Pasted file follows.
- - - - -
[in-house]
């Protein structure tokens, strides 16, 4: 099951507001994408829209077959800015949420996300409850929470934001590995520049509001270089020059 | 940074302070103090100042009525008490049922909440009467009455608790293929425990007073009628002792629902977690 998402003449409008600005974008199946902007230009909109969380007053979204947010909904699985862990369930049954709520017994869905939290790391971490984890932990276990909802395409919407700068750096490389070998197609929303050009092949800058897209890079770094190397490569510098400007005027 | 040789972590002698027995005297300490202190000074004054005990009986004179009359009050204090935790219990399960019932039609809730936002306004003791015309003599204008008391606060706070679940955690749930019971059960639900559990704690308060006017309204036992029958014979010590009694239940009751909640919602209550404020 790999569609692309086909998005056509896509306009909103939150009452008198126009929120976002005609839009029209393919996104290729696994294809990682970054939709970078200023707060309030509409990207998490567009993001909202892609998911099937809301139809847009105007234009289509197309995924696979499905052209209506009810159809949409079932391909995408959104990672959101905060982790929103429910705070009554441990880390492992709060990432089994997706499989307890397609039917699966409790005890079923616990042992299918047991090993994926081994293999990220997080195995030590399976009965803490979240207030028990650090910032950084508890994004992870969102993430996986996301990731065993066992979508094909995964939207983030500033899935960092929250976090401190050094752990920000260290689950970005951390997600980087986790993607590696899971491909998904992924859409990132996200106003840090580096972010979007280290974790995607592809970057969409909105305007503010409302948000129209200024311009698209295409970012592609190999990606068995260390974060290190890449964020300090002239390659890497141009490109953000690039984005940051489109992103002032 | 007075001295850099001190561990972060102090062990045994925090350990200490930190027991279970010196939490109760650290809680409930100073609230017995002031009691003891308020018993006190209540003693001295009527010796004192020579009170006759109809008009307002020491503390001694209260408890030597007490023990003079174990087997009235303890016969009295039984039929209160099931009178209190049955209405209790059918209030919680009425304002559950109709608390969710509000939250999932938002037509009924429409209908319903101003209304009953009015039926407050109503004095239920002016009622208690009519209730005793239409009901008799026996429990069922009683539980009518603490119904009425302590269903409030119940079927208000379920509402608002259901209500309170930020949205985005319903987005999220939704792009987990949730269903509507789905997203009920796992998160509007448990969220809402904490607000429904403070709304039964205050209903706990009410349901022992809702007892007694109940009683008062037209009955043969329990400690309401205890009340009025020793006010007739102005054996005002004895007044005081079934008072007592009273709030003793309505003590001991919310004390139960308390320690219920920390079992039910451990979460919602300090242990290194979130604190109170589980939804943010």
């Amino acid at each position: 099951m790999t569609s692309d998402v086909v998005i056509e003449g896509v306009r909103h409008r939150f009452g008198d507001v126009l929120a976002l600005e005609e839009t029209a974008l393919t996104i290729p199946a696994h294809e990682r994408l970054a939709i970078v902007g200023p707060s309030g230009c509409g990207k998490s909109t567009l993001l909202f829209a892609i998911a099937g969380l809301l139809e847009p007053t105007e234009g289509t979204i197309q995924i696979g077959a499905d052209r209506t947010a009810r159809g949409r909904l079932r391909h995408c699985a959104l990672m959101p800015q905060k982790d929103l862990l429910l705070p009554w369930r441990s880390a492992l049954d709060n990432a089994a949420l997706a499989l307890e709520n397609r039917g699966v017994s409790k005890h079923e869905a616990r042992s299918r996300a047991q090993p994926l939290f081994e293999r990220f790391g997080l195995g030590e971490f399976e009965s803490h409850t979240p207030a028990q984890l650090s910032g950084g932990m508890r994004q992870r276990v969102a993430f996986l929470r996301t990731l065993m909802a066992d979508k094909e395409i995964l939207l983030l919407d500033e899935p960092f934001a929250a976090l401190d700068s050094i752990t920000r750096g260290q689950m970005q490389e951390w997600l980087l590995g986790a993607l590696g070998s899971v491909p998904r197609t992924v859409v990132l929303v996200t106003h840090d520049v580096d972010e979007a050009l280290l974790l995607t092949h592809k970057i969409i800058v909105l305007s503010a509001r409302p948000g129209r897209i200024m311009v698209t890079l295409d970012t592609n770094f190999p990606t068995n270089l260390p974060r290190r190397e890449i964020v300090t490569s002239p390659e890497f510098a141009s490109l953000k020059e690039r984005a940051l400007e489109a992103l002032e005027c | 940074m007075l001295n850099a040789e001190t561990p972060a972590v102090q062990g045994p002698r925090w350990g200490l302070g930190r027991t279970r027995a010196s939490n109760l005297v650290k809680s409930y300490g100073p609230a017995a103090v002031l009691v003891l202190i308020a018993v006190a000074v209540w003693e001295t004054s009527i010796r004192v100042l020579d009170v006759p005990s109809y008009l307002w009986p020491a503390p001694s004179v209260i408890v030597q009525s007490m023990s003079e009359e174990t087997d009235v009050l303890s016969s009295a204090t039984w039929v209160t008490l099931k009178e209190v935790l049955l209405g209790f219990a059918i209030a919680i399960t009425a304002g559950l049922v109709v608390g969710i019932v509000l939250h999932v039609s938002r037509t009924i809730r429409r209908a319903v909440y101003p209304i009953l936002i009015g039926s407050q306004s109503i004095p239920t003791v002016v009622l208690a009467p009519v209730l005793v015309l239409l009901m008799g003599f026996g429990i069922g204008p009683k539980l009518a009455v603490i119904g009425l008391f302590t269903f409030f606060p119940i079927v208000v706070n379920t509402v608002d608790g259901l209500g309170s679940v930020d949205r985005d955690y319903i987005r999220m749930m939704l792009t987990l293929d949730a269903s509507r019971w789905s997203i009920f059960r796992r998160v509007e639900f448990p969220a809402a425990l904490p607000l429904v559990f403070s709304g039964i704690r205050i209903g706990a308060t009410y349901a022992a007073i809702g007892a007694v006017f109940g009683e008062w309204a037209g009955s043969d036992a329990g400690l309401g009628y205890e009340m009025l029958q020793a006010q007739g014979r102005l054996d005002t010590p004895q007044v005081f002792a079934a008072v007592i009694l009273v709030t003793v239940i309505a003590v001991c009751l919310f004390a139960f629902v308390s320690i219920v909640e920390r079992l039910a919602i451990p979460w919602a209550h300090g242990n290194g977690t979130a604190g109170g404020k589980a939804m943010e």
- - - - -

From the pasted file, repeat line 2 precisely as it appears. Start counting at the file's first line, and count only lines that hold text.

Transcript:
């Protein structure tokens, strides 16, 4: 099951507001994408829209077959800015949420996300409850929470934001590995520049509001270089020059 | 940074302070103090100042009525008490049922909440009467009455608790293929425990007073009628002792629902977690 998402003449409008600005974008199946902007230009909109969380007053979204947010909904699985862990369930049954709520017994869905939290790391971490984890932990276990909802395409919407700068750096490389070998197609929303050009092949800058897209890079770094190397490569510098400007005027 | 040789972590002698027995005297300490202190000074004054005990009986004179009359009050204090935790219990399960019932039609809730936002306004003791015309003599204008008391606060706070679940955690749930019971059960639900559990704690308060006017309204036992029958014979010590009694239940009751909640919602209550404020 790999569609692309086909998005056509896509306009909103939150009452008198126009929120976002005609839009029209393919996104290729696994294809990682970054939709970078200023707060309030509409990207998490567009993001909202892609998911099937809301139809847009105007234009289509197309995924696979499905052209209506009810159809949409079932391909995408959104990672959101905060982790929103429910705070009554441990880390492992709060990432089994997706499989307890397609039917699966409790005890079923616990042992299918047991090993994926081994293999990220997080195995030590399976009965803490979240207030028990650090910032950084508890994004992870969102993430996986996301990731065993066992979508094909995964939207983030500033899935960092929250976090401190050094752990920000260290689950970005951390997600980087986790993607590696899971491909998904992924859409990132996200106003840090580096972010979007280290974790995607592809970057969409909105305007503010409302948000129209200024311009698209295409970012592609190999990606068995260390974060290190890449964020300090002239390659890497141009490109953000690039984005940051489109992103002032 | 007075001295850099001190561990972060102090062990045994925090350990200490930190027991279970010196939490109760650290809680409930100073609230017995002031009691003891308020018993006190209540003693001295009527010796004192020579009170006759109809008009307002020491503390001694209260408890030597007490023990003079174990087997009235303890016969009295039984039929209160099931009178209190049955209405209790059918209030919680009425304002559950109709608390969710509000939250999932938002037509009924429409209908319903101003209304009953009015039926407050109503004095239920002016009622208690009519209730005793239409009901008799026996429990069922009683539980009518603490119904009425302590269903409030119940079927208000379920509402608002259901209500309170930020949205985005319903987005999220939704792009987990949730269903509507789905997203009920796992998160509007448990969220809402904490607000429904403070709304039964205050209903706990009410349901022992809702007892007694109940009683008062037209009955043969329990400690309401205890009340009025020793006010007739102005054996005002004895007044005081079934008072007592009273709030003793309505003590001991919310004390139960308390320690219920920390079992039910451990979460919602300090242990290194979130604190109170589980939804943010």